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75 YEARS OF VISION: THE LASTING GIFT

T

hroughout the country, articles on diet, active lifestyles and the health benefits of certain foods appeared with greater frequency. They contained a steady stream of do’s and don’ts and, on occasion, contradictory information. By the mid-1990s, the inconsistencies of dietary advice became more generally recognized. In 1994, the New England Journal of Medicine raised the question: “What should the public believe?...They substitute margarine for butter, only to learn that margarine may be worse for the arteries. They are told to eat oat bran to lower their cholesterol, but later learn that the bran they dutifully ate may be useless.” One of the unintended consequences of the nation’s “fat-free crusade” to lower cholesterol was that much of the public came to believe that if their food didn’t contain fat, eating it wouldn’t make them fat.

Scott Grundy, MD, PhD, Director of the Center for Human Nutrition, is a pioneer in research involving cholesterol and lipoprotein

The food industry substituted trans fats for animal fats, which at the time were seen as a healthier alternative to saturated fats, and

metabolisms. He became one of the prime

replaced calories from fat with sugar, leaving many “low-fat” food

movers in helping American physicians

products with the same calorie content.

recognize metabolic syndrome as an

The great irony was that with the introduction of more and more

important risk factor for heart disease.

fat-free and reduced-fat products, Americans grew fatter. The focus on fat calories to the neglect of carbohydrate calories contributed — along with a more sedentary lifestyle and other factors — to an alarming obesity epidemic sweeping the country. Up until the early 1980s, obesity rates across America had remained between 12% to 14%. But by 1990, rates had risen to 25% and, perhaps of greater concern, were continuing to rise.

Ironically, the fat-free and low-fat diet crusade helped contribute to America’s obesity epidemic.

Across the medical school, research began to focus on the metabolic syndrome, a field of study defined by a group of conditions — increased blood

“ Our emphasis began to shift as

it became clear that the obesity problem in America had become significant.”

Scott Grundy, MD, PhD

pressure, a high blood sugar level, excess body fat around the waist and abnormal cholesterol levels — that occur together, increasing the risk of heart disease, stroke and diabetes. Along with statin research, which was showing how powerful the drug was in

reducing heart attacks, “the metabolic syndrome was something many at Southwestern became extremely interested in understanding,” Grundy said. 54


75 YEARS OF VISION: THE LASTING GIFT

1995

The Fund for Molecular Research ends, surpassing its $150 million goal by more than $8.5 million.

____________ ____________

Charles C. Sprague, MD, receives Southwestern Medical Foundation’s Ho Din Award. The Heritage Society of Southwestern Medical Foundation is created to recognize individuals who have made a planned gift or have included a bequest to the Foundation in their wills.

____________

The Foundation’s Community Service Award honors Ruth Altshuler, Annette and Harold Simmons, and Joe M. Dealey.

____________

J. Erik Jonsson, former Dallas Mayor, co-founder of Texas Instruments and longtime supporter of Southwestern Medical Foundation and UT Southwestern, dies.

____________

James W. Aston dies, leaving the Foundation and the entire Dallas community enriched by nearly 50 years of his visionary leadership.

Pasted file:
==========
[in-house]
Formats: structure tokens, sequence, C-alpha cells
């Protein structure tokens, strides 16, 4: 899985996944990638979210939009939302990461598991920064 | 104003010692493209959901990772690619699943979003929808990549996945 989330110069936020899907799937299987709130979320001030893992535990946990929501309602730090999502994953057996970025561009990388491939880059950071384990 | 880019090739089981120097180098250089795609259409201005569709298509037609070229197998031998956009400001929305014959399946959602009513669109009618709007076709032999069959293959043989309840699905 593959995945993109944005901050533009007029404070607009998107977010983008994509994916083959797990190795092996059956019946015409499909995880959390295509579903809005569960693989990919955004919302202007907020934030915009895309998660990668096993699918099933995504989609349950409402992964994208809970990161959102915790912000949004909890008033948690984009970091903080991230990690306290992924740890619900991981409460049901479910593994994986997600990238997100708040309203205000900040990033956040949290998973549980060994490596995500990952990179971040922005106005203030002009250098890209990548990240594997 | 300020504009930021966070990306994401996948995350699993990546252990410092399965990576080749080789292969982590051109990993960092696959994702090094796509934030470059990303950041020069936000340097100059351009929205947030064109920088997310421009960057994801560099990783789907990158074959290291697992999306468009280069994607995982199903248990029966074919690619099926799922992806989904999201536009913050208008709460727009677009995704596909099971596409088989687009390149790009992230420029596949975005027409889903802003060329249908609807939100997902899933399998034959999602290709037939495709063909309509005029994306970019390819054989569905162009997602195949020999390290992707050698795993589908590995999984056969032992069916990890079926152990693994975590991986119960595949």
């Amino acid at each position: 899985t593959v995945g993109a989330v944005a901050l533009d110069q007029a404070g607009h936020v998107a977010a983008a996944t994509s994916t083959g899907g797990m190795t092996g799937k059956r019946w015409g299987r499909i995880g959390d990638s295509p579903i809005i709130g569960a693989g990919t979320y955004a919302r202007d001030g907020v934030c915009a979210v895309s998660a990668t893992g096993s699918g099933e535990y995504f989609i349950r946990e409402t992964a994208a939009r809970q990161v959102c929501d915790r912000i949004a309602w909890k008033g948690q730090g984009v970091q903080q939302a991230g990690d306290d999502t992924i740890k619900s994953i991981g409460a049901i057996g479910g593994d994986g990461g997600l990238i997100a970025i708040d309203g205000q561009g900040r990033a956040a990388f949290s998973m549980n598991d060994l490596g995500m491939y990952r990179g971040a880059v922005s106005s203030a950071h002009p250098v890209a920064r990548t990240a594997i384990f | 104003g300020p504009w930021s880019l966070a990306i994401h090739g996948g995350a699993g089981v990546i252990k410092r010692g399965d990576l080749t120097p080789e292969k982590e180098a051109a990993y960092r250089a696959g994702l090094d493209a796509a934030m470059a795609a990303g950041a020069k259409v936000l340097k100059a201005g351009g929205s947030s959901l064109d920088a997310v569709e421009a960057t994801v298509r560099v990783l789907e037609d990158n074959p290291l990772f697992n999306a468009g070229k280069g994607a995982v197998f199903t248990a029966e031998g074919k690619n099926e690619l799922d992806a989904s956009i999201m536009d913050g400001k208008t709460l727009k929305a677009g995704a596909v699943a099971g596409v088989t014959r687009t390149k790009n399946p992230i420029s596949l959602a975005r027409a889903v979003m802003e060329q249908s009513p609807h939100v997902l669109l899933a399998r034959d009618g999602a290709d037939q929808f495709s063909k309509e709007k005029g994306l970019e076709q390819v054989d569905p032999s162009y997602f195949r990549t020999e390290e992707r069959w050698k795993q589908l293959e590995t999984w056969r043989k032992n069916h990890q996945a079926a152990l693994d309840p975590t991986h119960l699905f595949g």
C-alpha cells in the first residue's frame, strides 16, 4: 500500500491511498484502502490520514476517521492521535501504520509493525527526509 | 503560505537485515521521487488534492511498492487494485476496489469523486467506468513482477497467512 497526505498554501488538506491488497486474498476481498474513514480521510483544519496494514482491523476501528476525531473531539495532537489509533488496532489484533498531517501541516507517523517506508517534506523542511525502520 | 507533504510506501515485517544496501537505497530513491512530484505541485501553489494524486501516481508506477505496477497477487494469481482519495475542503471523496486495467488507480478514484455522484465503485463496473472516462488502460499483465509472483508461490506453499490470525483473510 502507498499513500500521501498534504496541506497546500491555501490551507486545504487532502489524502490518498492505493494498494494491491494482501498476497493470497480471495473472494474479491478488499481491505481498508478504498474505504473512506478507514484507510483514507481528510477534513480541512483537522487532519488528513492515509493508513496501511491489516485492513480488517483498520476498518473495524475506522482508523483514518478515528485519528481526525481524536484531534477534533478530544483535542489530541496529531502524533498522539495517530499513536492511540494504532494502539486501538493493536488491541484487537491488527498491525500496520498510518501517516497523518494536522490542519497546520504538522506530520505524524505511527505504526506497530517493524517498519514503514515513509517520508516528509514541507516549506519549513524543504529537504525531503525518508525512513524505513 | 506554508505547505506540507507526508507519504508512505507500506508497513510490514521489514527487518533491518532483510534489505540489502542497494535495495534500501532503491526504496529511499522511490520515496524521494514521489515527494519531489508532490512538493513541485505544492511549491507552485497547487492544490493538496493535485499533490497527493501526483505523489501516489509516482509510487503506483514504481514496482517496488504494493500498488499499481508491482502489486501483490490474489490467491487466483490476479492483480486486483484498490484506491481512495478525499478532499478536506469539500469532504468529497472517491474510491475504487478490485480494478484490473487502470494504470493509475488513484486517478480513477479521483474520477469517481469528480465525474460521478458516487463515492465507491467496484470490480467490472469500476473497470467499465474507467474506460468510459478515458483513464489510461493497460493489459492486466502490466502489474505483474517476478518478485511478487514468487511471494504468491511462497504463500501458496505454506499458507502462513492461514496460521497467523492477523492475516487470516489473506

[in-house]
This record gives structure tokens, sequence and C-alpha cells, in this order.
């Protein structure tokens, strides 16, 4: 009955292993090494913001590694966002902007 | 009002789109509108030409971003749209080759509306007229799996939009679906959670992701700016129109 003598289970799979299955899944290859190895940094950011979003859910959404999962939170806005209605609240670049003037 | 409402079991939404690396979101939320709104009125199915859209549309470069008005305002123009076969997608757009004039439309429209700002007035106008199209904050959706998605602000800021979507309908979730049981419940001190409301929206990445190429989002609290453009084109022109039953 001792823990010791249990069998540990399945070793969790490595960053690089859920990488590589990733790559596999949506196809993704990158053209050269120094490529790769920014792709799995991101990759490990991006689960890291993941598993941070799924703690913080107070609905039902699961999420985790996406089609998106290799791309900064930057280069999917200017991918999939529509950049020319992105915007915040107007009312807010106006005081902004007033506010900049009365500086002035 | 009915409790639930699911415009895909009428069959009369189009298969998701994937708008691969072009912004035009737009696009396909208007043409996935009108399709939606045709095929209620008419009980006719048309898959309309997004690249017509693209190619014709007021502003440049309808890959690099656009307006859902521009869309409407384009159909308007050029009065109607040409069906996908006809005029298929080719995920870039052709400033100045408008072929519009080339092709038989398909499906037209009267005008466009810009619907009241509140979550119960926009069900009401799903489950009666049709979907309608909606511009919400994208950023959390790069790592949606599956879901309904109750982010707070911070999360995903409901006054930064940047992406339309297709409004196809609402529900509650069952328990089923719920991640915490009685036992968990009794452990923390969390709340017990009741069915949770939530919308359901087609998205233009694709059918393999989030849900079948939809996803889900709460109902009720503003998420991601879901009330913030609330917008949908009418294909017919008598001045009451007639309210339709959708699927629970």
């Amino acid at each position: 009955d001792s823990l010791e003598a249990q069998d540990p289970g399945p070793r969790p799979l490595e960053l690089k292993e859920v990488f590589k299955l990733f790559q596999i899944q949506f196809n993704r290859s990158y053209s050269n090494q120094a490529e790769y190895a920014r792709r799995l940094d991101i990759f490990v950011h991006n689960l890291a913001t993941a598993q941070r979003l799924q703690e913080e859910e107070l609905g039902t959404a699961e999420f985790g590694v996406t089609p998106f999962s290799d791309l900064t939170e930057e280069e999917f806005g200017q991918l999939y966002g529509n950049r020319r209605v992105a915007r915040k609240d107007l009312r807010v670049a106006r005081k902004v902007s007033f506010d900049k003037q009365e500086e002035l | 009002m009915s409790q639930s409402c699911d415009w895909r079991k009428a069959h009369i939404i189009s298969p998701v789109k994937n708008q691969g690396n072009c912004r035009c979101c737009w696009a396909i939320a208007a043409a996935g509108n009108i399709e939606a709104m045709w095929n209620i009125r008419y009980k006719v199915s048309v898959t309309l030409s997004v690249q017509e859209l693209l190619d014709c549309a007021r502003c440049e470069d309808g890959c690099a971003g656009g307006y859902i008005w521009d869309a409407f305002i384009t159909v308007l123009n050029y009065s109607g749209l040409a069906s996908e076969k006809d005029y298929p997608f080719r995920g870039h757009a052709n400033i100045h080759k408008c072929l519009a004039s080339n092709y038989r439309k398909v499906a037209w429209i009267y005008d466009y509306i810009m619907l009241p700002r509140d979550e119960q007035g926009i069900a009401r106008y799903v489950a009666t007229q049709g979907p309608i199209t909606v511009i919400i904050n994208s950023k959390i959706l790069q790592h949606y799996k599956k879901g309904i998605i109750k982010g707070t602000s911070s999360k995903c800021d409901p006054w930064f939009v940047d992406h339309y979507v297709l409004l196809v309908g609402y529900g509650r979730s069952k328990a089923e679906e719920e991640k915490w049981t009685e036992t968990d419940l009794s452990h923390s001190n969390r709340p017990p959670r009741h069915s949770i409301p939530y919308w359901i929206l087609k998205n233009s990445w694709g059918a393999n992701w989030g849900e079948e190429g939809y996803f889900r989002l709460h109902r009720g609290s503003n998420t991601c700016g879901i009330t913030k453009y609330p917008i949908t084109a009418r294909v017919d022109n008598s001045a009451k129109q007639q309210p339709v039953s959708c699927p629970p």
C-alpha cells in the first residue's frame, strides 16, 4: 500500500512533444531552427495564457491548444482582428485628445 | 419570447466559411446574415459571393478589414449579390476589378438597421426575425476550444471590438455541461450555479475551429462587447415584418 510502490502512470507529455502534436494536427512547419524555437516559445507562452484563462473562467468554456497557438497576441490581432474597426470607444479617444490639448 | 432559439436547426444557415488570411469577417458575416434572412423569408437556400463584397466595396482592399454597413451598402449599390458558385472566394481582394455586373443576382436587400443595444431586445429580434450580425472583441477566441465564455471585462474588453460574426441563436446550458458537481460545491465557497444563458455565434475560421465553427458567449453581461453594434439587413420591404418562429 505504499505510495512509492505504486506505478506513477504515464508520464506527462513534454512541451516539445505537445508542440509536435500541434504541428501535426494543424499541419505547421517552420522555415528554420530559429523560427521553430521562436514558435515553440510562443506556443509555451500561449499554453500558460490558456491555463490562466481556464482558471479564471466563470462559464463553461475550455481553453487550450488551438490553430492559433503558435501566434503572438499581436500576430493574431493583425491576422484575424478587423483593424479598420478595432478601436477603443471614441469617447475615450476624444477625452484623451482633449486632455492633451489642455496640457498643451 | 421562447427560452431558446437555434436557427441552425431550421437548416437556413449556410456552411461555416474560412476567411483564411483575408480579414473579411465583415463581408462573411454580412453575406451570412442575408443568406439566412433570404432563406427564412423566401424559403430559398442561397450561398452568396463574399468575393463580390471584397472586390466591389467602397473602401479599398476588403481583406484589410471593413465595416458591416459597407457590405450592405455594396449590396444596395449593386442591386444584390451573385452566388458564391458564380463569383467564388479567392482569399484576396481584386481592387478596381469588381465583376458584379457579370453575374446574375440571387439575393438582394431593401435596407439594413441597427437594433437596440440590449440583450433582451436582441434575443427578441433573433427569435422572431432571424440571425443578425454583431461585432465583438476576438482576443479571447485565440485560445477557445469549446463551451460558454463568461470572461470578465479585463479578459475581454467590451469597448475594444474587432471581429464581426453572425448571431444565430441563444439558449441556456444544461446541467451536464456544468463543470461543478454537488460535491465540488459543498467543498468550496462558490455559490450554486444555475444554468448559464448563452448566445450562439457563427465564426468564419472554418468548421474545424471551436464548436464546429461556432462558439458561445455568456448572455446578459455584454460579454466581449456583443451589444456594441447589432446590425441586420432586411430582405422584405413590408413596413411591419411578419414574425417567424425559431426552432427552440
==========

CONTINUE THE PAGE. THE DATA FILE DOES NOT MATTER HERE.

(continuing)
____________

Paul M. Bass (far left) is elected

Chairman of Southwestern Medical Foundation, and W. Plack Carr, Jr.,

a member of the Foundation Board since 1992, is elected President.

During the 1990s, managed care

costs and/or quality of care.

the dominant form of private-sector

hospitals across the country, suffered an

displaced indemnity insurance to become health insurance.

Between 1987 and 1997, privately

insured Americans enrolled in Health Maintenance Organizations (HMOs)

increased from 16% to 48% nationally. The 1990s were a period of rapid growth in managed care.

Over the same period, those enrolled in Preferred Provider Organizations

Zale Lipshy, like most university

additional financial disadvantage.

University hospital operations had far greater overhead: medical student

educational programs, clinical research activities, and the need for the latest

medical equipment and technology.

As a result, Sprague, acting in his role

(PPOs) increased from 11% to over 25%.

as President of the Foundation, made

care organizations had significant effects

help Zale Lipshy maintain its reputation

The tremendous growth of managed

on the health care market, among them the competitive pressures placed on

other providers leading them to reduce

the appeal for donations earmarked to for excellence. It was an appeal heard

and acted on by the caring people of the Dallas community.

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75 YEARS OF VISION: THE LASTING GIFT

1995 [ CONT. ]

The Hamon Biomedical Research Building

The eight-story Hamon Biomedical Research Building opens in 1995. It is the second research tower to be completed on the North Campus and is named in honor of Nancy B. and Jake L. Hamon. FEATURED DEPARTMENTS, LABS, CENTERS AND PROGRAMS

» Department of Molecular Biology and Oncology » Department of Microbiology » Hamon Center for Basic Research in Cancer » The Molecular Immunology Center » McDermott Genome Science and Technology Center » Genetics and Development Graduate Program » Molecular Microbiology Graduate Program

Nancy Hamon worked in Hollywood

Hamons’ guesthouse, and they worked for the

and appeared in several 1940s films before

couple by driving them to various functions.

returning to Texas and marrying famed oilman

challenge grant to launch a campaign to build